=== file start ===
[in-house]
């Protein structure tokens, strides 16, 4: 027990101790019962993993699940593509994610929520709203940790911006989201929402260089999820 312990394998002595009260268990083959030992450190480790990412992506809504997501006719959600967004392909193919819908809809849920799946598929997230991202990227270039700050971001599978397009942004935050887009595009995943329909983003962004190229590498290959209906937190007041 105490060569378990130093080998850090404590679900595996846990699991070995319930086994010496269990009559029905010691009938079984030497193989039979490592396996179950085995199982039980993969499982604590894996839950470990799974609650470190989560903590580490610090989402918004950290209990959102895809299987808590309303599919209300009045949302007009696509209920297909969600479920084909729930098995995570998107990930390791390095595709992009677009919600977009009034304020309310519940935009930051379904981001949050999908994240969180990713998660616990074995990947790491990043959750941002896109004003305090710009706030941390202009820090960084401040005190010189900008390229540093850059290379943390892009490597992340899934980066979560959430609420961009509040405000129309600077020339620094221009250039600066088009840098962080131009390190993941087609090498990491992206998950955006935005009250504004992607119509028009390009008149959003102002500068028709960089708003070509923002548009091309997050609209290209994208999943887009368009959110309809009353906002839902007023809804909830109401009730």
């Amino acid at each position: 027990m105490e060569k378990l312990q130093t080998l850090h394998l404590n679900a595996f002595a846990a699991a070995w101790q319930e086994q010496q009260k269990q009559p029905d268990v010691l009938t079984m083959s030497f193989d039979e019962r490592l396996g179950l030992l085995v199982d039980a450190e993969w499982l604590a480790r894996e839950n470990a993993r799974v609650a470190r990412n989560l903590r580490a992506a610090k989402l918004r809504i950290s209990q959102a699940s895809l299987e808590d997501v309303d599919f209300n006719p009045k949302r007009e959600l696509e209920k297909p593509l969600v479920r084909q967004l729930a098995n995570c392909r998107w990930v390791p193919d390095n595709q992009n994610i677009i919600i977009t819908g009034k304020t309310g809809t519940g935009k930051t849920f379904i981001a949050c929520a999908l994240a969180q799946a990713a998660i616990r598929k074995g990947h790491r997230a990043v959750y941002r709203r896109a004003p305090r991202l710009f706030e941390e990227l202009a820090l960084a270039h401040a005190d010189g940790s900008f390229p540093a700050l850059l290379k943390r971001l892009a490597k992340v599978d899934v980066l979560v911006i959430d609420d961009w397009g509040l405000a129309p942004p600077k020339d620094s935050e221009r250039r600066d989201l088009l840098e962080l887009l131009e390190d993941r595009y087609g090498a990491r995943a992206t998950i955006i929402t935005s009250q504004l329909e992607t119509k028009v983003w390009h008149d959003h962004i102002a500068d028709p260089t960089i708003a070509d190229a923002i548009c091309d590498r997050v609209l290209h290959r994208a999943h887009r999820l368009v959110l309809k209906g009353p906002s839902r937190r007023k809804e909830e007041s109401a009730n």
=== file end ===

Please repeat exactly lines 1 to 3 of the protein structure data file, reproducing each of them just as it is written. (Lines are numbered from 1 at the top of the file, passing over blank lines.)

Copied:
[in-house]
């Protein structure tokens, strides 16, 4: 027990101790019962993993699940593509994610929520709203940790911006989201929402260089999820 312990394998002595009260268990083959030992450190480790990412992506809504997501006719959600967004392909193919819908809809849920799946598929997230991202990227270039700050971001599978397009942004935050887009595009995943329909983003962004190229590498290959209906937190007041 105490060569378990130093080998850090404590679900595996846990699991070995319930086994010496269990009559029905010691009938079984030497193989039979490592396996179950085995199982039980993969499982604590894996839950470990799974609650470190989560903590580490610090989402918004950290209990959102895809299987808590309303599919209300009045949302007009696509209920297909969600479920084909729930098995995570998107990930390791390095595709992009677009919600977009009034304020309310519940935009930051379904981001949050999908994240969180990713998660616990074995990947790491990043959750941002896109004003305090710009706030941390202009820090960084401040005190010189900008390229540093850059290379943390892009490597992340899934980066979560959430609420961009509040405000129309600077020339620094221009250039600066088009840098962080131009390190993941087609090498990491992206998950955006935005009250504004992607119509028009390009008149959003102002500068028709960089708003070509923002548009091309997050609209290209994208999943887009368009959110309809009353906002839902007023809804909830109401009730």
């Amino acid at each position: 027990m105490e060569k378990l312990q130093t080998l850090h394998l404590n679900a595996f002595a846990a699991a070995w101790q319930e086994q010496q009260k269990q009559p029905d268990v010691l009938t079984m083959s030497f193989d039979e019962r490592l396996g179950l030992l085995v199982d039980a450190e993969w499982l604590a480790r894996e839950n470990a993993r799974v609650a470190r990412n989560l903590r580490a992506a610090k989402l918004r809504i950290s209990q959102a699940s895809l299987e808590d997501v309303d599919f209300n006719p009045k949302r007009e959600l696509e209920k297909p593509l969600v479920r084909q967004l729930a098995n995570c392909r998107w990930v390791p193919d390095n595709q992009n994610i677009i919600i977009t819908g009034k304020t309310g809809t519940g935009k930051t849920f379904i981001a949050c929520a999908l994240a969180q799946a990713a998660i616990r598929k074995g990947h790491r997230a990043v959750y941002r709203r896109a004003p305090r991202l710009f706030e941390e990227l202009a820090l960084a270039h401040a005190d010189g940790s900008f390229p540093a700050l850059l290379k943390r971001l892009a490597k992340v599978d899934v980066l979560v911006i959430d609420d961009w397009g509040l405000a129309p942004p600077k020339d620094s935050e221009r250039r600066d989201l088009l840098e962080l887009l131009e390190d993941r595009y087609g090498a990491r995943a992206t998950i955006i929402t935005s009250q504004l329909e992607t119509k028009v983003w390009h008149d959003h962004i102002a500068d028709p260089t960089i708003a070509d190229a923002i548009c091309d590498r997050v609209l290209h290959r994208a999943h887009r999820l368009v959110l309809k209906g009353p906002s839902r937190r007023k809804e909830e007041s109401a009730n």